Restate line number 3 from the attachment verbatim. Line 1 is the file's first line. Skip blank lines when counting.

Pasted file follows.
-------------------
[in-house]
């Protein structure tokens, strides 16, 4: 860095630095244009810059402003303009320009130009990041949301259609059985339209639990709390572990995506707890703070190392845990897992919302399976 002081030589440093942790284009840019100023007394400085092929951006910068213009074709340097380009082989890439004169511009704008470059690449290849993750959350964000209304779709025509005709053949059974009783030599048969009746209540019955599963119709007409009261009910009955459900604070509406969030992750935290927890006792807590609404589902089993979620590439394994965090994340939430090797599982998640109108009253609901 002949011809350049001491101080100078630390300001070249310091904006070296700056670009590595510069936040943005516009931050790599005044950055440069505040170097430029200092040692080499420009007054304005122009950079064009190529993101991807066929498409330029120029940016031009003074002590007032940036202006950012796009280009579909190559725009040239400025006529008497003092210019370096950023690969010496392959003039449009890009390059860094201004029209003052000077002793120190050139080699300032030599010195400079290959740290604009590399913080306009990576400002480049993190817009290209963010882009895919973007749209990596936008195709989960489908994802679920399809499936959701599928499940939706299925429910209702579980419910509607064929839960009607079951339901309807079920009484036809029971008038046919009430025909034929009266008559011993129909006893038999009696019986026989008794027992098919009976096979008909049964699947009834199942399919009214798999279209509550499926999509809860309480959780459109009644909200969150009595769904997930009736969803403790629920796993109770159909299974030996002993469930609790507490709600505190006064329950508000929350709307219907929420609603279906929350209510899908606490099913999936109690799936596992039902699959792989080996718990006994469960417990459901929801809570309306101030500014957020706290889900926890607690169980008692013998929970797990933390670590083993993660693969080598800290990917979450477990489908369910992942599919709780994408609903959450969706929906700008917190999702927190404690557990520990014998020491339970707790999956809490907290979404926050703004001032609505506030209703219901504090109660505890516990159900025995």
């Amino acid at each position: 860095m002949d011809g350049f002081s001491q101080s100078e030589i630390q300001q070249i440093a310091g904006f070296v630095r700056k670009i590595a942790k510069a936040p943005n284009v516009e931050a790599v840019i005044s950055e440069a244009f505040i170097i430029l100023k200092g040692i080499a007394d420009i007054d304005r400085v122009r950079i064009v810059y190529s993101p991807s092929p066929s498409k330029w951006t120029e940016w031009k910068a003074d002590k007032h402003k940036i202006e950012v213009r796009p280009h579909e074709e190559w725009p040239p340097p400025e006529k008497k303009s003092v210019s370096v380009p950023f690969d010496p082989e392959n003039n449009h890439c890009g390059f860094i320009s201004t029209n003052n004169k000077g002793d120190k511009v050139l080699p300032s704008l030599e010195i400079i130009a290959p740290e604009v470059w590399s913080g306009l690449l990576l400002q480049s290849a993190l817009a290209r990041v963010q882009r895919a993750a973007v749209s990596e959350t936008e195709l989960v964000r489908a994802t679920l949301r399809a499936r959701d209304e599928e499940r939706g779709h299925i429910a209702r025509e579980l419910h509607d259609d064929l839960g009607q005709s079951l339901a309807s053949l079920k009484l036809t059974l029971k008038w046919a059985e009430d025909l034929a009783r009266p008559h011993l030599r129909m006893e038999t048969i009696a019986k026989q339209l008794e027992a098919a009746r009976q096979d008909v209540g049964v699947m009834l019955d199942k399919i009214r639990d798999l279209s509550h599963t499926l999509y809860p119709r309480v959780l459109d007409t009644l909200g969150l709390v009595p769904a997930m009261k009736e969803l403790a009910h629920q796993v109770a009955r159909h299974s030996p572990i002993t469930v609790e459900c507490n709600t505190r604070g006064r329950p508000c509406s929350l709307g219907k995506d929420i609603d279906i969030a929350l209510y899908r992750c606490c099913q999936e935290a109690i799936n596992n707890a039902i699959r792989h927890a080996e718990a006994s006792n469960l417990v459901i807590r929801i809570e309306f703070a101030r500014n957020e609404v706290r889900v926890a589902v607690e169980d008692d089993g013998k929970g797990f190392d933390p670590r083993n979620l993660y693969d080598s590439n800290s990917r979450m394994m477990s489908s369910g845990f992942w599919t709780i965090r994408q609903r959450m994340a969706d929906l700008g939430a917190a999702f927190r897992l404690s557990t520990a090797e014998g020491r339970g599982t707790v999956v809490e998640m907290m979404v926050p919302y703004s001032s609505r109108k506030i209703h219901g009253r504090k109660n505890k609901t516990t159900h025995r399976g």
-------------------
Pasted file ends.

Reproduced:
């Amino acid at each position: 860095m002949d011809g350049f002081s001491q101080s100078e030589i630390q300001q070249i440093a310091g904006f070296v630095r700056k670009i590595a942790k510069a936040p943005n284009v516009e931050a790599v840019i005044s950055e440069a244009f505040i170097i430029l100023k200092g040692i080499a007394d420009i007054d304005r400085v122009r950079i064009v810059y190529s993101p991807s092929p066929s498409k330029w951006t120029e940016w031009k910068a003074d002590k007032h402003k940036i202006e950012v213009r796009p280009h579909e074709e190559w725009p040239p340097p400025e006529k008497k303009s003092v210019s370096v380009p950023f690969d010496p082989e392959n003039n449009h890439c890009g390059f860094i320009s201004t029209n003052n004169k000077g002793d120190k511009v050139l080699p300032s704008l030599e010195i400079i130009a290959p740290e604009v470059w590399s913080g306009l690449l990576l400002q480049s290849a993190l817009a290209r990041v963010q882009r895919a993750a973007v749209s990596e959350t936008e195709l989960v964000r489908a994802t679920l949301r399809a499936r959701d209304e599928e499940r939706g779709h299925i429910a209702r025509e579980l419910h509607d259609d064929l839960g009607q005709s079951l339901a309807s053949l079920k009484l036809t059974l029971k008038w046919a059985e009430d025909l034929a009783r009266p008559h011993l030599r129909m006893e038999t048969i009696a019986k026989q339209l008794e027992a098919a009746r009976q096979d008909v209540g049964v699947m009834l019955d199942k399919i009214r639990d798999l279209s509550h599963t499926l999509y809860p119709r309480v959780l459109d007409t009644l909200g969150l709390v009595p769904a997930m009261k009736e969803l403790a009910h629920q796993v109770a009955r159909h299974s030996p572990i002993t469930v609790e459900c507490n709600t505190r604070g006064r329950p508000c509406s929350l709307g219907k995506d929420i609603d279906i969030a929350l209510y899908r992750c606490c099913q999936e935290a109690i799936n596992n707890a039902i699959r792989h927890a080996e718990a006994s006792n469960l417990v459901i807590r929801i809570e309306f703070a101030r500014n957020e609404v706290r889900v926890a589902v607690e169980d008692d089993g013998k929970g797990f190392d933390p670590r083993n979620l993660y693969d080598s590439n800290s990917r979450m394994m477990s489908s369910g845990f992942w599919t709780i965090r994408q609903r959450m994340a969706d929906l700008g939430a917190a999702f927190r897992l404690s557990t520990a090797e014998g020491r339970g599982t707790v999956v809490e998640m907290m979404v926050p919302y703004s001032s609505r109108k506030i209703h219901g009253r504090k109660n505890k609901t516990t159900h025995r399976g």